Colorado needs a felony DUI law
At the close of another state legislative year, we’re usually just hoping lawmakers didn’t do too much harm. This session, however, was marked by one situation where they didn’t do enough good.
I’m talking about the Legislature’s failure to pass a felony designation for repeated driving under the influence convictions. Many were surprised when the Democrat-controlled Senate Appropriations Committee killed the bill that would have created a class IV felony for an individual receiving a third driving under the influence conviction in a five-year period or for within 15 years of the first violation.
Interestingly, one of the witnesses testifying in favor of this bill was a Grand Junction resident who’d been injured in 2011 by an individual who reportedly had four prior alcohol-related driving offenses.
Colorado is one of only four states not to impose any felony penalties for repeated driving under the influence convictions. The other states are Pennsylvania, Maine and Maryland.
You can be charged with a felony in our state if you seriously injure or kill someone while under the influence of alcohol or drugs; however, the recalcitrant repeat offender who has yet to cause such an injury as a result of multiple violations eventually reaches a maximum penalty of one year in the county jail with few tools available to prosecutors and the courts beyond that limit.
In Colorado, the percentage of fatalities reported as being alcohol involved is disproportionate to the number of individuals probably operating vehicles under the influence. Obviously the more intoxicated one becomes the more likely that person will have a serious accident. During the 2007 reporting year almost 31 percent of traffic fatalities involved alcohol, and, if you’re wondering, your best chance of finding someone on the road driving drunk is a weekend, between about 8 p.m. and 3 a.m.
In my experience, and this is anecdotal, I found that the higher the number of prior convictions, the more likely the perpetrator is to have an alarmingly high blood-alcohol content.
Many individuals who receive a DUI are folks who have made a singular mistake and will most likely not repeat the incident, but some are not so easily handled and will be back in the system again and again.
With a traffic misdemeanor cap on charging, no matter the number of prior incidents, the court is limited in the incarceration it can impose, as well as the length of time the court can order supervision and treatment for the offender.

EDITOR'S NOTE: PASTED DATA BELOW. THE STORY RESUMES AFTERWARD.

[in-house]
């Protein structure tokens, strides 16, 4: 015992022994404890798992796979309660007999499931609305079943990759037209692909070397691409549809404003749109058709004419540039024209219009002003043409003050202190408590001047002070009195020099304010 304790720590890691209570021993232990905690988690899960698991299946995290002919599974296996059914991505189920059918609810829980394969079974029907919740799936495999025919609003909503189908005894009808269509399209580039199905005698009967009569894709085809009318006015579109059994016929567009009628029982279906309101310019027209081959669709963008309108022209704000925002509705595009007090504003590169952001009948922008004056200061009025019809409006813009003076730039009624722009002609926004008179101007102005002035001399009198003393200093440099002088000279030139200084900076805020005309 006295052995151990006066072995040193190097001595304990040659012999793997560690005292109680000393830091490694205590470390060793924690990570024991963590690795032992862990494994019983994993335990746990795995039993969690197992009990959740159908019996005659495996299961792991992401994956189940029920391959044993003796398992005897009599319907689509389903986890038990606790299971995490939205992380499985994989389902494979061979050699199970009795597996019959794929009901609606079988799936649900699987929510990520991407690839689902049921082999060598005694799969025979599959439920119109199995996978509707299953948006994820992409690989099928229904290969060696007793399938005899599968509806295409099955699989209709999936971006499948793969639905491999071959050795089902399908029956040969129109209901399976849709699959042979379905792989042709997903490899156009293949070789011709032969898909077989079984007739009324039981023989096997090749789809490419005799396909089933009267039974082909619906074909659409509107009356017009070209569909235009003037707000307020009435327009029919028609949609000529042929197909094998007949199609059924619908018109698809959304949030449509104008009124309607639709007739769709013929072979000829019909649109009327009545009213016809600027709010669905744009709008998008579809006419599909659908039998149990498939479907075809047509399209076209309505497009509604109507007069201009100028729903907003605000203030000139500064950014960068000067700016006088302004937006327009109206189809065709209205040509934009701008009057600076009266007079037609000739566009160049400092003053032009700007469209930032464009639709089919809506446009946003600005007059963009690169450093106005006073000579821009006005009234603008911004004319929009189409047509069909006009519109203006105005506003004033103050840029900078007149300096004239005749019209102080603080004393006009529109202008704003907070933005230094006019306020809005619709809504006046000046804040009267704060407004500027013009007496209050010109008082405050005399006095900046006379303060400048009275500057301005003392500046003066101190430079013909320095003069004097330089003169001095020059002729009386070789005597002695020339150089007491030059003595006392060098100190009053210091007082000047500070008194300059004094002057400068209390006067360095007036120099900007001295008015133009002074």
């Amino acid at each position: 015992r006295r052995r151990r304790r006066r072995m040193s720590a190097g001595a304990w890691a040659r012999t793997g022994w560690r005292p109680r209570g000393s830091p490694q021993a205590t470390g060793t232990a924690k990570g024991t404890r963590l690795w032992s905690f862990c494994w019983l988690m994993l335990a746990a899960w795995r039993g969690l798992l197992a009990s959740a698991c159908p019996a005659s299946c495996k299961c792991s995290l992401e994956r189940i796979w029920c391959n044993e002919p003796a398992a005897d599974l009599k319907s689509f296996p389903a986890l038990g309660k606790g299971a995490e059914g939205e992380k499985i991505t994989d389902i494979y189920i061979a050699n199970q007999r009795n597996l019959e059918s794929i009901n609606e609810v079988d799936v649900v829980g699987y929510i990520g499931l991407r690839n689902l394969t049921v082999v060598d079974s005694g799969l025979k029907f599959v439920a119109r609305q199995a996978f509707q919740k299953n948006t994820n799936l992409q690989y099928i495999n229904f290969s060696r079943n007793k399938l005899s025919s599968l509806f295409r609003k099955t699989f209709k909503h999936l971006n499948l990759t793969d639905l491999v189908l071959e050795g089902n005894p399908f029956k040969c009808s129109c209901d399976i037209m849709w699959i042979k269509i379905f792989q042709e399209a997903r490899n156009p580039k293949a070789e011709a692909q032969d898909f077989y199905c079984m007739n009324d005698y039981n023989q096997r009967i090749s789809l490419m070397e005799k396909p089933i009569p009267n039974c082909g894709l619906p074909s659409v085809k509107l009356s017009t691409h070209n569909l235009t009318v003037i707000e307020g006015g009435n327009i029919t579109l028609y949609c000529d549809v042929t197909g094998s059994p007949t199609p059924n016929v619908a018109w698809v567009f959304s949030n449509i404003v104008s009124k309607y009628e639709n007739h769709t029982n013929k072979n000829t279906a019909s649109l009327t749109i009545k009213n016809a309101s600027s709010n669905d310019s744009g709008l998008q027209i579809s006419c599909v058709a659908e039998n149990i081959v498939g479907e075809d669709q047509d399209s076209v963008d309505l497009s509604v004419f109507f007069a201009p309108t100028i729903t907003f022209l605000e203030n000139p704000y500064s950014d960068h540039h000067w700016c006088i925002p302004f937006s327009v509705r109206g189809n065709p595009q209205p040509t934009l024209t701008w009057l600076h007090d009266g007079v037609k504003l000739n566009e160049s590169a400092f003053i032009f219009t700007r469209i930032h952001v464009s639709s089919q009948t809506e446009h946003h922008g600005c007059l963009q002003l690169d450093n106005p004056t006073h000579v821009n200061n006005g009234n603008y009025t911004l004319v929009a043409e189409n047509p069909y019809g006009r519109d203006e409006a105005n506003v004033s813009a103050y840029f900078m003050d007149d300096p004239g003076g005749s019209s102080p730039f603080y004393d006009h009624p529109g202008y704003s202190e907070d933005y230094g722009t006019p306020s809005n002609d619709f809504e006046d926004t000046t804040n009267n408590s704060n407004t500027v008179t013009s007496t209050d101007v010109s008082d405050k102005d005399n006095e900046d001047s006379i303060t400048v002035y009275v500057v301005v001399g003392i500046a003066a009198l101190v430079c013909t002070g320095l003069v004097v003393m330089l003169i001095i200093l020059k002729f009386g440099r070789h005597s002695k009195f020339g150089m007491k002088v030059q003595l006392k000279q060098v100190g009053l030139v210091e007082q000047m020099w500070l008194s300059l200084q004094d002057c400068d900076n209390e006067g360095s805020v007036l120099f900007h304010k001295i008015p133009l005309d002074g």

The purpose of imposing a felony conviction on repeat drunk driving offenders is not just to enhance the severity of the sentence to incarceration but also to bring into play the ability to have much longer periods of supervision under felony guidelines and more severe consequences for noncompliance.
As a felony conviction carries much more baggage for an individual in society, it can, when appropriate, be a significant motivator when used as part of a deferred judgment and sentencing plan.
This is when a defendant would receive essentially a contract, with the court and district attorney, which would allow supervision and treatment over a longer period of time than presently available. If the defendant complies with the terms and conditions, his guilty plea would be withdrawn and there would be no felony conviction.
Part of the difficulty of passing bills creating new felonies or enhanced sentencing is the perceived cost to the Department of Corrections. In the case of the bill we’re discussing, a $1.6 million price tag was affixed to it; however, Colorado’s prison population is actually decreasing and studies have shown that fewer than half of individuals charged with felony DUI offenses in other states did any period of prison incarceration.
The actual cost therefore may be lower and the savings to society, while difficult to calculate, appear substantial.
The killing of this bill in committee was somewhat surprising but many of us know there are some legislators who don’t believe stronger sentencing of repeat offenders prevents crime. They are incorrect.
This bill would have provided valuable tools to prosecutors and courts to deal with a significant threat to public safety, and I hope it will be reintroduced and passed in the next session.
Rick Wagner write more about politics in his blog, The War on Wrong.